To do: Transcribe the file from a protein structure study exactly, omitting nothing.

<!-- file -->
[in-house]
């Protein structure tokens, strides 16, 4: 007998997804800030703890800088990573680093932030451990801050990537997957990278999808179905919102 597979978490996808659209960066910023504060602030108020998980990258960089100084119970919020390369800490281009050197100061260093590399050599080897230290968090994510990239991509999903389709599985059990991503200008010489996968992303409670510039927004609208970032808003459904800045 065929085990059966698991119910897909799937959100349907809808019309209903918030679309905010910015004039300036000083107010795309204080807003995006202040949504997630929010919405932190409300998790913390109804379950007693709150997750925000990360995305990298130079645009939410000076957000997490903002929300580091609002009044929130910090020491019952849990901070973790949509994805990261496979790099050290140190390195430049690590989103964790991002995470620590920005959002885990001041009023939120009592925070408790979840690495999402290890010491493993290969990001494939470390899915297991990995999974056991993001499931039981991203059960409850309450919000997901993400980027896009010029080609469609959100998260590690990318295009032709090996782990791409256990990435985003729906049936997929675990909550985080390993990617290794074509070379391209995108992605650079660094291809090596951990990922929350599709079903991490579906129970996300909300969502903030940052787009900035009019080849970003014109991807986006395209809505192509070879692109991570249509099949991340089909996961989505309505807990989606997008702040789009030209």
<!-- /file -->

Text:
[in-house]
């Protein structure tokens, strides 16, 4: 007998997804800030703890800088990573680093932030451990801050990537997957990278999808179905919102 597979978490996808659209960066910023504060602030108020998980990258960089100084119970919020390369800490281009050197100061260093590399050599080897230290968090994510990239991509999903389709599985059990991503200008010489996968992303409670510039927004609208970032808003459904800045 065929085990059966698991119910897909799937959100349907809808019309209903918030679309905010910015004039300036000083107010795309204080807003995006202040949504997630929010919405932190409300998790913390109804379950007693709150997750925000990360995305990298130079645009939410000076957000997490903002929300580091609002009044929130910090020491019952849990901070973790949509994805990261496979790099050290140190390195430049690590989103964790991002995470620590920005959002885990001041009023939120009592925070408790979840690495999402290890010491493993290969990001494939470390899915297991990995999974056991993001499931039981991203059960409850309450919000997901993400980027896009010029080609469609959100998260590690990318295009032709090996782990791409256990990435985003729906049936997929675990909550985080390993990617290794074509070379391209995108992605650079660094291809090596951990990922929350599709079903991490579906129970996300909300969502903030940052787009900035009019080849970003014109991807986006395209809505192509070879692109991570249509099949991340089909996961989505309505807990989606997008702040789009030209």